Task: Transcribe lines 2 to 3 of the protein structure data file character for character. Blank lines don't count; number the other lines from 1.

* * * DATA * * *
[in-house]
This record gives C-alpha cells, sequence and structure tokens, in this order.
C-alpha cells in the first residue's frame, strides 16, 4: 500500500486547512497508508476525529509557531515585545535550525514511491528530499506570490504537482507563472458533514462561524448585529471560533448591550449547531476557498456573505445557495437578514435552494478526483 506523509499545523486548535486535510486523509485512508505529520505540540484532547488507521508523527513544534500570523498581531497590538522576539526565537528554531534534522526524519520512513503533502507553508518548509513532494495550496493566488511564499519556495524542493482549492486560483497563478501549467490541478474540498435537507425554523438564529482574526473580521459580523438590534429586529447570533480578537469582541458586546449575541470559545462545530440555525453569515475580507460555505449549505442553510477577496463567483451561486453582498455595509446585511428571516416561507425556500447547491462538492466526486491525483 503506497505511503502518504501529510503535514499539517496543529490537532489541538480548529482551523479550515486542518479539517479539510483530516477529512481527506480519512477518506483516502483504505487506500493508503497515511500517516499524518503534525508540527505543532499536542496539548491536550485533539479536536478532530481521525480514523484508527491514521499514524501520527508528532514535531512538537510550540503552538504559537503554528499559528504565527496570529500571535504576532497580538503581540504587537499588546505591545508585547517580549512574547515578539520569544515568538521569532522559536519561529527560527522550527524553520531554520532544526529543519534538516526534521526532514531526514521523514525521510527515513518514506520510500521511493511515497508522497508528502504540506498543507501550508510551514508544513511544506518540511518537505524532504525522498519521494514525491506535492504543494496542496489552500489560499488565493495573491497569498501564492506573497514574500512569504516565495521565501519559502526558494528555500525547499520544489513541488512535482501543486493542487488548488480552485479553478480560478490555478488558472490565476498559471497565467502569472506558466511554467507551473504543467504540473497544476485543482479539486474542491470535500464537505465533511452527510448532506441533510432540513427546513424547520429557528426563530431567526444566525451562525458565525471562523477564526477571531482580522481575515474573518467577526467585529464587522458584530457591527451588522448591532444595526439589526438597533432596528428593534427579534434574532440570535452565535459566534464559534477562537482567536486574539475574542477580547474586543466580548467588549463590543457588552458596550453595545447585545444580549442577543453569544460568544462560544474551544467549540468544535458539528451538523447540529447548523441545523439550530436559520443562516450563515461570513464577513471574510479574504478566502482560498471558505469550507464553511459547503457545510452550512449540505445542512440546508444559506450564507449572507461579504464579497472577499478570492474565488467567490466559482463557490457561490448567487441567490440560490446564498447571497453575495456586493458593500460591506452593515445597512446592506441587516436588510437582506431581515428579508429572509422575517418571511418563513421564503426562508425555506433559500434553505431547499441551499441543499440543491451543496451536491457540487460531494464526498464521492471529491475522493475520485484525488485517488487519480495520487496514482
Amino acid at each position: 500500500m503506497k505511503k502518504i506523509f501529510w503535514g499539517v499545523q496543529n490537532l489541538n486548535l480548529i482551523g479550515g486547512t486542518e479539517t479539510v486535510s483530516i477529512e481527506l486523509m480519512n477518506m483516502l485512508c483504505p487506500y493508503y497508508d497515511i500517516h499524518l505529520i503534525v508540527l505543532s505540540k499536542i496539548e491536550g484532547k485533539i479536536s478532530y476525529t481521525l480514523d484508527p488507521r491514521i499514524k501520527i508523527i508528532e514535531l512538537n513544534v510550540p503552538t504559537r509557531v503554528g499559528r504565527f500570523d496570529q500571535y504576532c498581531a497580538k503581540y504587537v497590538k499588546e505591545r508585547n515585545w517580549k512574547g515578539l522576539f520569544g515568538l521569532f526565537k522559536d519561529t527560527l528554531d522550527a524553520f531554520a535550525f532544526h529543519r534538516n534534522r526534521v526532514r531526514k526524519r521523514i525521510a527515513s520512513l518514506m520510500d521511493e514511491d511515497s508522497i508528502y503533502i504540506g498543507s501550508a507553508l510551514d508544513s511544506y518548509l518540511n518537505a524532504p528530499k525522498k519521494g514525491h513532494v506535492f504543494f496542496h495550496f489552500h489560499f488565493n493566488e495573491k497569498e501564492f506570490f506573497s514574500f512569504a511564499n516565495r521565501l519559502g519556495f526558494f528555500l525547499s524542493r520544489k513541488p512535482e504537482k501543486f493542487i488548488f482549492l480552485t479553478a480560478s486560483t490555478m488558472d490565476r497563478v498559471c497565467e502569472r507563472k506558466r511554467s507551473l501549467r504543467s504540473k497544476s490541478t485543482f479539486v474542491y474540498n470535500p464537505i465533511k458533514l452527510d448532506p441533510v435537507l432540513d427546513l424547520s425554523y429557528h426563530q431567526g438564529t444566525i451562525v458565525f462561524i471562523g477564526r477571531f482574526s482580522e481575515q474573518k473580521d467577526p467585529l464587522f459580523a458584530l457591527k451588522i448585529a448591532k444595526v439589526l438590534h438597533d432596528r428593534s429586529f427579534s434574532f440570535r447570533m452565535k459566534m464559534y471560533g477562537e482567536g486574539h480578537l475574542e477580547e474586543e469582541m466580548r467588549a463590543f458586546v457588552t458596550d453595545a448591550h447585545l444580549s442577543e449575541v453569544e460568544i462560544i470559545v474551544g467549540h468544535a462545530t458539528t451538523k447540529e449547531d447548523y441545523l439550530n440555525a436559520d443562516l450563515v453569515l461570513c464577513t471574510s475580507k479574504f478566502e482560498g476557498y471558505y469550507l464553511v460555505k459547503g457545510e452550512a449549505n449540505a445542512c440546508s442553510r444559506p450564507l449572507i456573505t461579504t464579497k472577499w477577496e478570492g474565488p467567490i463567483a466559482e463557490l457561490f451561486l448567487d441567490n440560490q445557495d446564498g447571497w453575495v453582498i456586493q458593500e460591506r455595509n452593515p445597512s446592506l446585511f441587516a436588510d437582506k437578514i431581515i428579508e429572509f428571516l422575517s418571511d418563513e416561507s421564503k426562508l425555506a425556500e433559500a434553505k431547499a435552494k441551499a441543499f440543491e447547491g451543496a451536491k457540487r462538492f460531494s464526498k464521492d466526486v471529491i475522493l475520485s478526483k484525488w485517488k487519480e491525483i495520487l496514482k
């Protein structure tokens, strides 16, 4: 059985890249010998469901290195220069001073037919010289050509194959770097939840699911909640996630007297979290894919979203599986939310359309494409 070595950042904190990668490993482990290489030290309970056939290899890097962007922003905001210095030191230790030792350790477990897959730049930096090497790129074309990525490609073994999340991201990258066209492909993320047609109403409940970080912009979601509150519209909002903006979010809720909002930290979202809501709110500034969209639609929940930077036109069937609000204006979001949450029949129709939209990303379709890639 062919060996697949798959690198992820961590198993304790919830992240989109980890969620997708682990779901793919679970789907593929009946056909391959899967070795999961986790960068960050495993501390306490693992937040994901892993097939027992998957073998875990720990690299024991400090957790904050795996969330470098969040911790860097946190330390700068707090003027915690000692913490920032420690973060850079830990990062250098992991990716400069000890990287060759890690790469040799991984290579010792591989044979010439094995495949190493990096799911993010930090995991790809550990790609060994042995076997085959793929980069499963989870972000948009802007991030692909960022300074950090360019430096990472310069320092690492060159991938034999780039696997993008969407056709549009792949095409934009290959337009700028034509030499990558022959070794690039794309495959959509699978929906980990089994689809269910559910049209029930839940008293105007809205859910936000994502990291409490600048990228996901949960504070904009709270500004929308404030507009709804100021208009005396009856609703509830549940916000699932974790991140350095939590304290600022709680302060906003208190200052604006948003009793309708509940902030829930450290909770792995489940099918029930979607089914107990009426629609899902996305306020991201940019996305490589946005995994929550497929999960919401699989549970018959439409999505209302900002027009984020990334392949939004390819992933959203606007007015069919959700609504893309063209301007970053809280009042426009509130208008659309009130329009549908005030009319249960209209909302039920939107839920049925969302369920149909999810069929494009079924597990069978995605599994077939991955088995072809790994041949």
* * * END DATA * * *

This record gives C-alpha cells, sequence and structure tokens, in this order.
C-alpha cells in the first residue's frame, strides 16, 4: 500500500486547512497508508476525529509557531515585545535550525514511491528530499506570490504537482507563472458533514462561524448585529471560533448591550449547531476557498456573505445557495437578514435552494478526483 506523509499545523486548535486535510486523509485512508505529520505540540484532547488507521508523527513544534500570523498581531497590538522576539526565537528554531534534522526524519520512513503533502507553508518548509513532494495550496493566488511564499519556495524542493482549492486560483497563478501549467490541478474540498435537507425554523438564529482574526473580521459580523438590534429586529447570533480578537469582541458586546449575541470559545462545530440555525453569515475580507460555505449549505442553510477577496463567483451561486453582498455595509446585511428571516416561507425556500447547491462538492466526486491525483 503506497505511503502518504501529510503535514499539517496543529490537532489541538480548529482551523479550515486542518479539517479539510483530516477529512481527506480519512477518506483516502483504505487506500493508503497515511500517516499524518503534525508540527505543532499536542496539548491536550485533539479536536478532530481521525480514523484508527491514521499514524501520527508528532514535531512538537510550540503552538504559537503554528499559528504565527496570529500571535504576532497580538503581540504587537499588546505591545508585547517580549512574547515578539520569544515568538521569532522559536519561529527560527522550527524553520531554520532544526529543519534538516526534521526532514531526514521523514525521510527515513518514506520510500521511493511515497508522497508528502504540506498543507501550508510551514508544513511544506518540511518537505524532504525522498519521494514525491506535492504543494496542496489552500489560499488565493495573491497569498501564492506573497514574500512569504516565495521565501519559502526558494528555500525547499520544489513541488512535482501543486493542487488548488480552485479553478480560478490555478488558472490565476498559471497565467502569472506558466511554467507551473504543467504540473497544476485543482479539486474542491470535500464537505465533511452527510448532506441533510432540513427546513424547520429557528426563530431567526444566525451562525458565525471562523477564526477571531482580522481575515474573518467577526467585529464587522458584530457591527451588522448591532444595526439589526438597533432596528428593534427579534434574532440570535452565535459566534464559534477562537482567536486574539475574542477580547474586543466580548467588549463590543457588552458596550453595545447585545444580549442577543453569544460568544462560544474551544467549540468544535458539528451538523447540529447548523441545523439550530436559520443562516450563515461570513464577513471574510479574504478566502482560498471558505469550507464553511459547503457545510452550512449540505445542512440546508444559506450564507449572507461579504464579497472577499478570492474565488467567490466559482463557490457561490448567487441567490440560490446564498447571497453575495456586493458593500460591506452593515445597512446592506441587516436588510437582506431581515428579508429572509422575517418571511418563513421564503426562508425555506433559500434553505431547499441551499441543499440543491451543496451536491457540487460531494464526498464521492471529491475522493475520485484525488485517488487519480495520487496514482